For music fans, there are few worse feelings than buying tickets to a show and then learning that another, better show takes place the same night. Even if you haven’t purchased tickets yet, making the choice between a pair of same-day concerts can be agonizing. What if I choose the wrong one? Do I go with the up-and-coming band or the sure thing? What if my friends and I can’t agree on which show to attend?
This dilemma presents itself several times in April, but hip-hop fans have it worst. Two top-flight rappers, Curren$y and Early Sweatshirt, perform the same night. This just a week after Cool Keith and Rakim threw separate concerts on the same night. Hopefully, future shows will be spread out a bit!
Thursday, April 2. 8 p.m.
Benedum Center – 237 7th Street
$38.25 – $52.75
Well, that didn’t take long. In 2012, alt-J’s debut album, An Awesome Wave, won the annual Mercury Prize for best British (or Irish) album of the year. Their next album hit #1 in the UK and #1 on the US rock and alternative charts. That same winter alt-J sold out shows across the States. We get them on leg two of their new album tour, but they did just visit Pittsburgh less than two years ago. And while it has been months since The Cultural Trust had any seats available to purchase for this event, it still doesn’t say “sold-out” on the show’s ticketing page. It might be worth checking back every once in a while in case any seats are released at the last minute. Otherwise, resale tickets start at around $100 online.
Thursday, April 2. 9 p.m.
Thunderbird Cafe – 4023 Butler Street
Delicate Steve is both the stage name of multi-instrumentalist Steve Marion and the name of his band. Steve (and the band) combine all different styles of guitar playing into a far-out instrumental melange that defies easy categorization. Two hints about their sound: the band is signed to David Byrne’s Luaka Bop world music label, and Steve (the musician) was recently in the studio with Paul “Graceland” Simon. Pittsburgh’s own long-haired string picker Andre Costello opens. Unlike Steve, Andre sings on all his tracks, and we are better off for it. He and the Cool Minors are just a few months removed from the release of The Rattling Arcade, their first full-length album on local label Wild Kindness Records.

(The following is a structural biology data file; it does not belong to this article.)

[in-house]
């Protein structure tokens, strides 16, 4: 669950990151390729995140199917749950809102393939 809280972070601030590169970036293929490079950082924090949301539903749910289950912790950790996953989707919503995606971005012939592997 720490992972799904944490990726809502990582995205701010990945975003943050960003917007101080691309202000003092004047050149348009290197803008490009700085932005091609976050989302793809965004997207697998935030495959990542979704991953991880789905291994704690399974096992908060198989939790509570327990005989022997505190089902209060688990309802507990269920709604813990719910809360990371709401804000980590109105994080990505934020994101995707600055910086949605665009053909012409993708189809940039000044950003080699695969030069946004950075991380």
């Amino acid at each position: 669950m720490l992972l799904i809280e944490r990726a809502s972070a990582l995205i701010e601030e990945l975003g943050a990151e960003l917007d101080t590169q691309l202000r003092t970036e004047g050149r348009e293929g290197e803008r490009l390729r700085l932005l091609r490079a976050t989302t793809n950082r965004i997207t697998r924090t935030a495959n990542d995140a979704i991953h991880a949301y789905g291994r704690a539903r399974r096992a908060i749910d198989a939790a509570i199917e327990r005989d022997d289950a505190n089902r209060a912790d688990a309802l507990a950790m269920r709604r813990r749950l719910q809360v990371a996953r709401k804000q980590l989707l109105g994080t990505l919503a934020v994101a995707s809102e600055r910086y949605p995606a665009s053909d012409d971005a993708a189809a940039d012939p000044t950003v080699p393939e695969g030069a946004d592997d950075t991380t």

Saturday, April 4. 8 p.m.
Mr. Smalls – 400 Lincoln Avenue, Millvale.
Odd Future’s Earl Sweatshirt returns to Mr. Smalls, the same venue he sold out in late 2013. That was in support of his acclaimed rookie album, Doris, which The Guardian called as “a psychedelic vision quest to the taqueria on a skateboard.” Just this month Earl planned to drop his new album unexpectedly — like Drake did for his new album — but then it showed up for pre-sale on iTunes. Earl was livid. Who knows, maybe he’ll surprise everyone at the show with a guest appearance from Mac Miller, who appeared on the Doris album and then returned the favor to Earl by offering him a spot on Watching Movies with the Sound Off. Opening is Vince Staples, who himself released a mixtape with Mac in 2013.
Saturday, April 4. 8 p.m.
Altar Bar – 1620 Penn Ave.
TGOD x JETS: Not many people in Pittsburgh really knew about Curren$y until summer 2009, when he and Wiz Khalifa released their collaborative mixtape, How Fly. Or if they did it may have been because the N’awlins MC (and former Cash Money signee) had just months earlier released his celebrated debut album, This Ain’t No Mixtape. Today, Wiz is pretty much a household name, while Curren$y is still releasing records while managing his Jet Life imprint, a subsidiary of Warner Brothers. The two still collaborate regularly and in 2013 they released a live EP. One difference between this and the Earl Sweatshirt show is that Curren$y has local MCs opening for him: Norman Dean, and Mac Miller’s former hype man Palermo Stone, whose The 2nd Coming album was one of the best hip-hop releases in the city last year. And there’s always that small chance Wiz shows up…
Protomartyr & The Gotobeds
Wednesday, April 8. 9 p.m.
Gooski’s – 3117 Brereton Street
Is there a hotter band out of Pittsburgh right now than The Gotobeds? After releasing a pair of EPs on the local Mind Cure label, the band’s debut full-length, 2014’s Poor People are Revolting, earned praised from music critics nationwide. The band – founded by two members of former Pittsburgh garage-punk act Kim Phuc – was featured on NPR and opened for Girl Talk at his sold-out Stage AE New Year’s Eve extravaganza. Despite the acclaim, they’re keeping it real by playing the back room at The Goose. This time they’re joined by Protomartyr, a post-punk band (and another critics’ darling) from Detroit that has played both Howler’s and Roboto in the past year. It’s a fitting double-bill for a pair of raw-edged bands that seem to be following the same template and upward trajectory.